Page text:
Interestingly, the plaintiff relied on cases prior to EBC case for claiming copyright over arrangement of questions and exercises. It must be noted that pre-EBC cases were more inclined towards “sweat of the brow” doctrine. Accordingly, the plaintiff did not show how its effort is “original” to conform to the minimum degree of creativity mandated by the Indian law post- EBC case. On the other hand, the plaintiff asserted the work put in by the author, and the effort involved in arrangement of questions. For instance, the plaintiff averred the research and hard work involved in preparation of text books. They argued that the preparation of text book involved application of substantial skill, judgment, labour and investment of time and money. Interestingly, they did not try to show the uniqueness of their work i.e how “original” their work is from others. They also did not show how it evolved a scheme/arrangement which is independent of the dictates of the Board. Since there was no attempt to show “creativity”, High Court held that the plaintiff’s claim of copyright is not maintainable. Further, the Court clarified that the involvement of the Board in the creation of syllabus did not suggest that there could not be any creativity in the schematic arrangement of chapters. In the instant case, the Court cited the lack of material in support of such creativity in the arrangement. The Court observed that the plaintiff had not made any attempt to show creativity apart from placing the text books on the record. This observation as such may appear to be a little confusing considering the fact that this case is heard at a prima facie level and the placement of text books might be enough in such circumstances. (Note that in a suit for temporary injunction, the plaintiff needs to show his case only at a prima facie level.) But it should be considered in the light of the fact that the plaintiff relied on cases prior to EBC case for contending “originality” and did not try to show the uniqueness of their work when compared to text books of other Boards or other books dealing with the subject. The outcome of the case might have been different if the plaintiff had placed text books of other boards and treatises on the subject and shown the uniqueness of their work.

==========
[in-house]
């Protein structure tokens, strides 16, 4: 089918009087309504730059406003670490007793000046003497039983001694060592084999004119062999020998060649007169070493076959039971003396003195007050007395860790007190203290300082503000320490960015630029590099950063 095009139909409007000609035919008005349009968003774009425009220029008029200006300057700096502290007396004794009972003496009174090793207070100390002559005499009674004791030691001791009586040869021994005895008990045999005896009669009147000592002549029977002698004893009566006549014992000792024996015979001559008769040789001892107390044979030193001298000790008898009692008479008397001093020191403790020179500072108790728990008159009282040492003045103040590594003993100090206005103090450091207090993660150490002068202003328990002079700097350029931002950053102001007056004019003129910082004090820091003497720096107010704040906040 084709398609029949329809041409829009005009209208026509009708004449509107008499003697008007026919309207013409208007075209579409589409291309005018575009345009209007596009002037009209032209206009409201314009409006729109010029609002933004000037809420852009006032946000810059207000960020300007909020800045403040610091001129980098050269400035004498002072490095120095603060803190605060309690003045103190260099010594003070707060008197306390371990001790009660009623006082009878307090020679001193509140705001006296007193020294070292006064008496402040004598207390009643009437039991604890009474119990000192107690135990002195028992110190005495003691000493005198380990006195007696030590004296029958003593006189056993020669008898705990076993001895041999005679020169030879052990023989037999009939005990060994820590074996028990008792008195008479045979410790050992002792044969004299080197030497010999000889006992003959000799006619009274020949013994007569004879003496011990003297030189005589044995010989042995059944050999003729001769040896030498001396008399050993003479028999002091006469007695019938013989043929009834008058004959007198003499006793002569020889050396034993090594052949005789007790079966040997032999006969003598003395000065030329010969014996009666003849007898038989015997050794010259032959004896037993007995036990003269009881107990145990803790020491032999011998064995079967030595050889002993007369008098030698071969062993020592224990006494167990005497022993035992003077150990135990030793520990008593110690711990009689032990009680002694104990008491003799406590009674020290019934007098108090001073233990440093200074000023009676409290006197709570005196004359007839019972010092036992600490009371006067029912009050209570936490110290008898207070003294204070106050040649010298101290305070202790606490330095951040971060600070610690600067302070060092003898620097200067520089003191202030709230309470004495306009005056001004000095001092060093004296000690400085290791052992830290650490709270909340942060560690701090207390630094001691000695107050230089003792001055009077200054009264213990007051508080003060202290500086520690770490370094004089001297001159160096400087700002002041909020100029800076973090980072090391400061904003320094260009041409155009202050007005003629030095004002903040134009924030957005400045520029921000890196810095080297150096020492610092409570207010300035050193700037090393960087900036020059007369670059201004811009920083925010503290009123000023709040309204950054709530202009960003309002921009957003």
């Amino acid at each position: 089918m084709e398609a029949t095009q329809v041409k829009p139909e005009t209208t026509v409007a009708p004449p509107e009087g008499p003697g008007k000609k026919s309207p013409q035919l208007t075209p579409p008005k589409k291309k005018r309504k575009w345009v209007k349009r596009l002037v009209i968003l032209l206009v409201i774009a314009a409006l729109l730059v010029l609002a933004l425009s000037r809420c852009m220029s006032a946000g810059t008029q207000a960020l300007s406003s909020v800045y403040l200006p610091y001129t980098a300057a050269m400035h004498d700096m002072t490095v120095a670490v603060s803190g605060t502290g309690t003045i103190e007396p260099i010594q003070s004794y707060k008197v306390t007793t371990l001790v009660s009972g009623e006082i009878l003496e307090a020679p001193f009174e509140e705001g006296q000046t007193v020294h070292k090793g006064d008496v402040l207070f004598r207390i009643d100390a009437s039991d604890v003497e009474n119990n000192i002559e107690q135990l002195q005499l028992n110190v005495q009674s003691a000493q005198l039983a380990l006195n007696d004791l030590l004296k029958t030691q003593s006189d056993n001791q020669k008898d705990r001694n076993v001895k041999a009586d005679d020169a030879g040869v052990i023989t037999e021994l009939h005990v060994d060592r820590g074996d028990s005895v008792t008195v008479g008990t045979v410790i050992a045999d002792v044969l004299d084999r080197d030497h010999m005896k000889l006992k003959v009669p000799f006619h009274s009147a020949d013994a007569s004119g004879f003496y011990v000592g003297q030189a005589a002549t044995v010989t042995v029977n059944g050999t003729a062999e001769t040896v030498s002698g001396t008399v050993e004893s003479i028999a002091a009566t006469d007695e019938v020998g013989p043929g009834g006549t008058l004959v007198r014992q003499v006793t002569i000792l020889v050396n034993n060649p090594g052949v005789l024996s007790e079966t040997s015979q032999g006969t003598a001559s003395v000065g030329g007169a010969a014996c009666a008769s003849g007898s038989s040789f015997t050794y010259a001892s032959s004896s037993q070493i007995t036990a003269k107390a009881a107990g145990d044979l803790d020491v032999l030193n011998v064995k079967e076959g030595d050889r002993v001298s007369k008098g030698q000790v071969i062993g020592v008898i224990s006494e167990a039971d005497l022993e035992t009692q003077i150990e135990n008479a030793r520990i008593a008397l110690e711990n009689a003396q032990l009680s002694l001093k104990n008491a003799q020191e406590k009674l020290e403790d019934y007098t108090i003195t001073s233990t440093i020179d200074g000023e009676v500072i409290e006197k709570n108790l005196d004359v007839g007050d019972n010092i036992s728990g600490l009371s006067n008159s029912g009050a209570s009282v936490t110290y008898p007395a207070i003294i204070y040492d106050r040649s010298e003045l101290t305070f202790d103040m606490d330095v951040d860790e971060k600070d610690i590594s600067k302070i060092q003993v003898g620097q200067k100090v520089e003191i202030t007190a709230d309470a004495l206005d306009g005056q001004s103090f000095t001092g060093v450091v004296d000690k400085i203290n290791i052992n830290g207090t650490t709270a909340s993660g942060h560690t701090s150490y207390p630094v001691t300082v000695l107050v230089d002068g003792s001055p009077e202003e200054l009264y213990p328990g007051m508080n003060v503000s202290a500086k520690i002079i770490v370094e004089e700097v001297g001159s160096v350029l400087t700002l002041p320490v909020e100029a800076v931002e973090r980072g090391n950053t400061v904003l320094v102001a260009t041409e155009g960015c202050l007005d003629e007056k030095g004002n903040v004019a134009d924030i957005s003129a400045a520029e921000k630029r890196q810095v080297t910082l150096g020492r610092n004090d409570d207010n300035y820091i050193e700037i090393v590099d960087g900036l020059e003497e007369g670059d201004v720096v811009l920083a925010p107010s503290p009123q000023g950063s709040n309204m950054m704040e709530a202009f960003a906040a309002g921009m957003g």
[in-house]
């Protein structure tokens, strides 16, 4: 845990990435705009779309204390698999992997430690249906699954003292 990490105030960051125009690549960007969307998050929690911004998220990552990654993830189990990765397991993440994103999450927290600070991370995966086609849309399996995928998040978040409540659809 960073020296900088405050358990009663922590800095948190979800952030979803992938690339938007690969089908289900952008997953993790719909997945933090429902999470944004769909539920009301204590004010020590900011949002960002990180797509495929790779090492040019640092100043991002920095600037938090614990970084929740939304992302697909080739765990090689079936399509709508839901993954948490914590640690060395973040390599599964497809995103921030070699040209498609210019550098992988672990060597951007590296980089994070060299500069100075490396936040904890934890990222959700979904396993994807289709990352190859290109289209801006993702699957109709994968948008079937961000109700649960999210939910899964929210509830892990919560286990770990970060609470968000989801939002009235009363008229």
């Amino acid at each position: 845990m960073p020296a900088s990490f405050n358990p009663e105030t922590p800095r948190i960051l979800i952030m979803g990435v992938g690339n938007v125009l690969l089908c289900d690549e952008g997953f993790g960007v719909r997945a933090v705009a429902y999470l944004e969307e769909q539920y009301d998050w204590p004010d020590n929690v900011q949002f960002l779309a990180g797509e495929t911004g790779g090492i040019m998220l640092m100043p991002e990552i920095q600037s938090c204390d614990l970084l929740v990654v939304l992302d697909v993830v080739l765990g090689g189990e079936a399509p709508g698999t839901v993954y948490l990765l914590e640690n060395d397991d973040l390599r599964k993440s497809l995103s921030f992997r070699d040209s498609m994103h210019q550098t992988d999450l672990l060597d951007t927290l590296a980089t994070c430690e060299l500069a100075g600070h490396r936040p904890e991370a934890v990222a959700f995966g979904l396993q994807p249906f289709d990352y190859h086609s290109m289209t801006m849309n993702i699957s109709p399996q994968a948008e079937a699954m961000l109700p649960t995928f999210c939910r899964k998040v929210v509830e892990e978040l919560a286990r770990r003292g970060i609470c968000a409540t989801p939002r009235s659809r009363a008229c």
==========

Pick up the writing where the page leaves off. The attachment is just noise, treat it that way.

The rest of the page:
The judgment of the High Court is in consonance with the standard of “originality” laid down in the EBC case. However, this elevated standard is not conducive in all circumstances. Consider the case of protection for “unoriginal” databases. Digital databases such as Manupatra and Westlaw have enabled the production of facilities which enable easy access to vast collections of information. The value of these facilities is the comprehensive nature of information that they contain and the ease of access rather than the way that information is ordered. But these databases are easily copied. Thus they are ideal candidates for IP Protection even though they do not meet the “originality” standards as laid down in EBC case. The EC Database Directive shall be viewed in this context. The Database Directive required member states to introduce a two-tier system of protection for databases. The first tier involves retaining copyright protection for databases that are original. The Directive also requires member states to provide a second tier of protection by way of sui generis rights known as the database rights. Such rights arise in relation to databases which fail to reach the “originality” threshold in the copyright law. These rights are in addition to any copyright protection that may exist in relation to a database. [See this post by Shamnad Basheer for data base protection in India]

The issue of copyright for remote sensing images is another area which warrants discussion in the light of elevated standard of originality. The data collected from remote sensing images can be classified into three – primary data, processed data and analysed data. The processed data and the analyzed data come under the realm of copyright protection as they involve “originality”. But copyright protection as such cannot be extended to primary data as it does not involve “human skill” or “originality” i.e involvement of intellectual effort is very less in such cases. Even then, primary data warrants protection as it is the product of substantial investment in terms of both money and time. Such investments will be highly unsecured if there is no legal tool for protecting them. Hence the solution is to grant sui generis rights for such images. The necessity for a sui generis regime is all the more relevant in the light of rapid growth in commercialization of space activities of ISRO.